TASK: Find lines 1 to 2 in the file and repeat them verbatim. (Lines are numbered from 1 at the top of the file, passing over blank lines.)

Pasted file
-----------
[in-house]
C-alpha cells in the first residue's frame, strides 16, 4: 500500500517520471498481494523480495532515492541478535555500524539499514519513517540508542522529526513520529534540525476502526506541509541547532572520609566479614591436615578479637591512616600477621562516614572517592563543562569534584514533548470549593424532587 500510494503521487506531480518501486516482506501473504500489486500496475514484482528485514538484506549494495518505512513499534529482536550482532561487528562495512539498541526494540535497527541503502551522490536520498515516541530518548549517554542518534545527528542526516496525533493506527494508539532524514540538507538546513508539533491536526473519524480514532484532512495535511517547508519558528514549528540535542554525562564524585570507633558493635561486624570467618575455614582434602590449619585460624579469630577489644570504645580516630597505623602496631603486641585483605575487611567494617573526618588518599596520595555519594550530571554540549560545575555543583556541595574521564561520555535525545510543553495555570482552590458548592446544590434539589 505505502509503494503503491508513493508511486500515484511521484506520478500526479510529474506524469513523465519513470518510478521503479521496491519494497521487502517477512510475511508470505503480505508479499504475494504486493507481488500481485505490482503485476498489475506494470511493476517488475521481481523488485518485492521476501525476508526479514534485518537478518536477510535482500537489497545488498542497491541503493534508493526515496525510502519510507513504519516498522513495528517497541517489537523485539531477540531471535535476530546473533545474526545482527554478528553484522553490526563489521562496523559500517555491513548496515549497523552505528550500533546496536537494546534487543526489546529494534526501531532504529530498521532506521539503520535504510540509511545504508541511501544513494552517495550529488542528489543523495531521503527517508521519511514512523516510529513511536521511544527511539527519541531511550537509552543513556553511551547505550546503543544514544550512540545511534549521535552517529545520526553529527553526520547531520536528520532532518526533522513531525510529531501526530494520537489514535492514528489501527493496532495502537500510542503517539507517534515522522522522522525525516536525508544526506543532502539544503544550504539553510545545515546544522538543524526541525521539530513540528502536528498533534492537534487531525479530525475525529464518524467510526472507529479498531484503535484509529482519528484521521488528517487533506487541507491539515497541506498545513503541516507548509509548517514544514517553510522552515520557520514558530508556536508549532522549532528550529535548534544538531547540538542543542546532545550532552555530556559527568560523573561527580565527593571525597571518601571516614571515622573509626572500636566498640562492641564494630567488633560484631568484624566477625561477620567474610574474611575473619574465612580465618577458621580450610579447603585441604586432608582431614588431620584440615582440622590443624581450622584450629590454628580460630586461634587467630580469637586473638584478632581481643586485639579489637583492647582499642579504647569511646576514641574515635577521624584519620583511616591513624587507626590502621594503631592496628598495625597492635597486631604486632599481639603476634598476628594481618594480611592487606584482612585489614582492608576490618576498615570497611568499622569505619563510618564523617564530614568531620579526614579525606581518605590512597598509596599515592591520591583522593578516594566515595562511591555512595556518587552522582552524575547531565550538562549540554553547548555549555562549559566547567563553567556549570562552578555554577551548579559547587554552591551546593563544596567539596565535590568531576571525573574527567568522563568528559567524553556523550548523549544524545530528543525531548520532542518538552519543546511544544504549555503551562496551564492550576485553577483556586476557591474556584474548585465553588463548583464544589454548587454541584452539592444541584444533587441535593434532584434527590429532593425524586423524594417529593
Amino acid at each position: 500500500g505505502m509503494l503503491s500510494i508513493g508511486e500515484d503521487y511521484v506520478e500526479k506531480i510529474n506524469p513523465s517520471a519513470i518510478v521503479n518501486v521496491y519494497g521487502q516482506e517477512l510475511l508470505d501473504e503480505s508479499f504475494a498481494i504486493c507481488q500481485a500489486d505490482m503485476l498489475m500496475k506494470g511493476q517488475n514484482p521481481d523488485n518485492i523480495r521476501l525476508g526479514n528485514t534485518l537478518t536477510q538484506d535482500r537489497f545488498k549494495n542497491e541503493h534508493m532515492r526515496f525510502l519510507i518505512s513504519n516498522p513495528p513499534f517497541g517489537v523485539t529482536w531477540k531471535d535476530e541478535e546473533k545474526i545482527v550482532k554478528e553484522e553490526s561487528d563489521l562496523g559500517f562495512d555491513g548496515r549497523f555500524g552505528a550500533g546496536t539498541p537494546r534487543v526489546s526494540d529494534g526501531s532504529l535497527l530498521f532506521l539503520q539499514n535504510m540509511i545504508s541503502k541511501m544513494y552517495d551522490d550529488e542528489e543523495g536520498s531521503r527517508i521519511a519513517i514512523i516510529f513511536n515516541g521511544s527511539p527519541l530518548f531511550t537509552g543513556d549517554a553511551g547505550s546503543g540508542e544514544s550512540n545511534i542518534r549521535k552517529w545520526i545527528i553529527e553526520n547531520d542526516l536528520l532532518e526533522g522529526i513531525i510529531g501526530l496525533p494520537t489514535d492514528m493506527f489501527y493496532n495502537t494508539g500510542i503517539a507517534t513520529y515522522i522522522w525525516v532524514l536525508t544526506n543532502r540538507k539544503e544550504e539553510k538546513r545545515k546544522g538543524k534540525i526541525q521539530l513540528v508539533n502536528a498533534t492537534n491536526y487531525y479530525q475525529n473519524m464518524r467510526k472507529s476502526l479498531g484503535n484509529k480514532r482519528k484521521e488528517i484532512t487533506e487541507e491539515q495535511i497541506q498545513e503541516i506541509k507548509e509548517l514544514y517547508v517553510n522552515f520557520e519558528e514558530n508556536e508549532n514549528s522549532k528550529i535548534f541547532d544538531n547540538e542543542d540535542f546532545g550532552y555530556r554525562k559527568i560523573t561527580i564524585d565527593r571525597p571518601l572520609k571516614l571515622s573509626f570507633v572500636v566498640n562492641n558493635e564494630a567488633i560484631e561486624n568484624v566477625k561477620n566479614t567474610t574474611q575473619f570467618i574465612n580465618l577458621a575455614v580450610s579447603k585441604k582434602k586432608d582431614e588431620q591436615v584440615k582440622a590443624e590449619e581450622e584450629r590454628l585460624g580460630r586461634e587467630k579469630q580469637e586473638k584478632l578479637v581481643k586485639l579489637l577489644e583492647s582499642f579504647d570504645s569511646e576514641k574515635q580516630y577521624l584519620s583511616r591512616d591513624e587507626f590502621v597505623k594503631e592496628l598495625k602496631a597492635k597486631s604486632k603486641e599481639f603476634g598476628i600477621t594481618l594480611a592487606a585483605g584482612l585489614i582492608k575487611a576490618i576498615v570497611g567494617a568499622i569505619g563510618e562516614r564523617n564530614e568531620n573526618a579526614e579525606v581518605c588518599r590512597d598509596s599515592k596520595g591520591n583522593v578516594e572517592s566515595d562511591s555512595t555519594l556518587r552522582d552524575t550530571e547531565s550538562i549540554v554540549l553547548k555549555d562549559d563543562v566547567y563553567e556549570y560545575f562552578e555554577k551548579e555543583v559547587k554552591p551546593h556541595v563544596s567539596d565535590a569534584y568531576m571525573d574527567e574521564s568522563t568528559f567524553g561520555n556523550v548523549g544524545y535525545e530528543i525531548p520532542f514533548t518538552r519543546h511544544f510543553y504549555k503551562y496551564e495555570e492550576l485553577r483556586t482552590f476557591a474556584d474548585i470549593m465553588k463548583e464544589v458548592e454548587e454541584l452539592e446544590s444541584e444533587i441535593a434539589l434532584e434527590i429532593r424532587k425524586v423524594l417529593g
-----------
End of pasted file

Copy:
[in-house]
C-alpha cells in the first residue's frame, strides 16, 4: 500500500517520471498481494523480495532515492541478535555500524539499514519513517540508542522529526513520529534540525476502526506541509541547532572520609566479614591436615578479637591512616600477621562516614572517592563543562569534584514533548470549593424532587 500510494503521487506531480518501486516482506501473504500489486500496475514484482528485514538484506549494495518505512513499534529482536550482532561487528562495512539498541526494540535497527541503502551522490536520498515516541530518548549517554542518534545527528542526516496525533493506527494508539532524514540538507538546513508539533491536526473519524480514532484532512495535511517547508519558528514549528540535542554525562564524585570507633558493635561486624570467618575455614582434602590449619585460624579469630577489644570504645580516630597505623602496631603486641585483605575487611567494617573526618588518599596520595555519594550530571554540549560545575555543583556541595574521564561520555535525545510543553495555570482552590458548592446544590434539589 505505502509503494503503491508513493508511486500515484511521484506520478500526479510529474506524469513523465519513470518510478521503479521496491519494497521487502517477512510475511508470505503480505508479499504475494504486493507481488500481485505490482503485476498489475506494470511493476517488475521481481523488485518485492521476501525476508526479514534485518537478518536477510535482500537489497545488498542497491541503493534508493526515496525510502519510507513504519516498522513495528517497541517489537523485539531477540531471535535476530546473533545474526545482527554478528553484522553490526563489521562496523559500517555491513548496515549497523552505528550500533546496536537494546534487543526489546529494534526501531532504529530498521532506521539503520535504510540509511545504508541511501544513494552517495550529488542528489543523495531521503527517508521519511514512523516510529513511536521511544527511539527519541531511550537509552543513556553511551547505550546503543544514544550512540545511534549521535552517529545520526553529527553526520547531520536528520532532518526533522513531525510529531501526530494520537489514535492514528489501527493496532495502537500510542503517539507517534515522522522522522525525516536525508544526506543532502539544503544550504539553510545545515546544522538543524526541525521539530513540528502536528498533534492537534487531525479530525475525529464518524467510526472507529479498531484503535484509529482519528484521521488528517487533506487541507491539515497541506498545513503541516507548509509548517514544514517553510522552515520557520514558530508556536508549532522549532528550529535548534544538531547540538542543542546532545550532552555530556559527568560523573561527580565527593571525597571518601571516614571515622573509626572500636566498640562492641564494630567488633560484631568484624566477625561477620567474610574474611575473619574465612580465618577458621580450610579447603585441604586432608582431614588431620584440615582440622590443624581450622584450629590454628580460630586461634587467630580469637586473638584478632581481643586485639579489637583492647582499642579504647569511646576514641574515635577521624584519620583511616591513624587507626590502621594503631592496628598495625597492635597486631604486632599481639603476634598476628594481618594480611592487606584482612585489614582492608576490618576498615570497611568499622569505619563510618564523617564530614568531620579526614579525606581518605590512597598509596599515592591520591583522593578516594566515595562511591555512595556518587552522582552524575547531565550538562549540554553547548555549555562549559566547567563553567556549570562552578555554577551548579559547587554552591551546593563544596567539596565535590568531576571525573574527567568522563568528559567524553556523550548523549544524545530528543525531548520532542518538552519543546511544544504549555503551562496551564492550576485553577483556586476557591474556584474548585465553588463548583464544589454548587454541584452539592444541584444533587441535593434532584434527590429532593425524586423524594417529593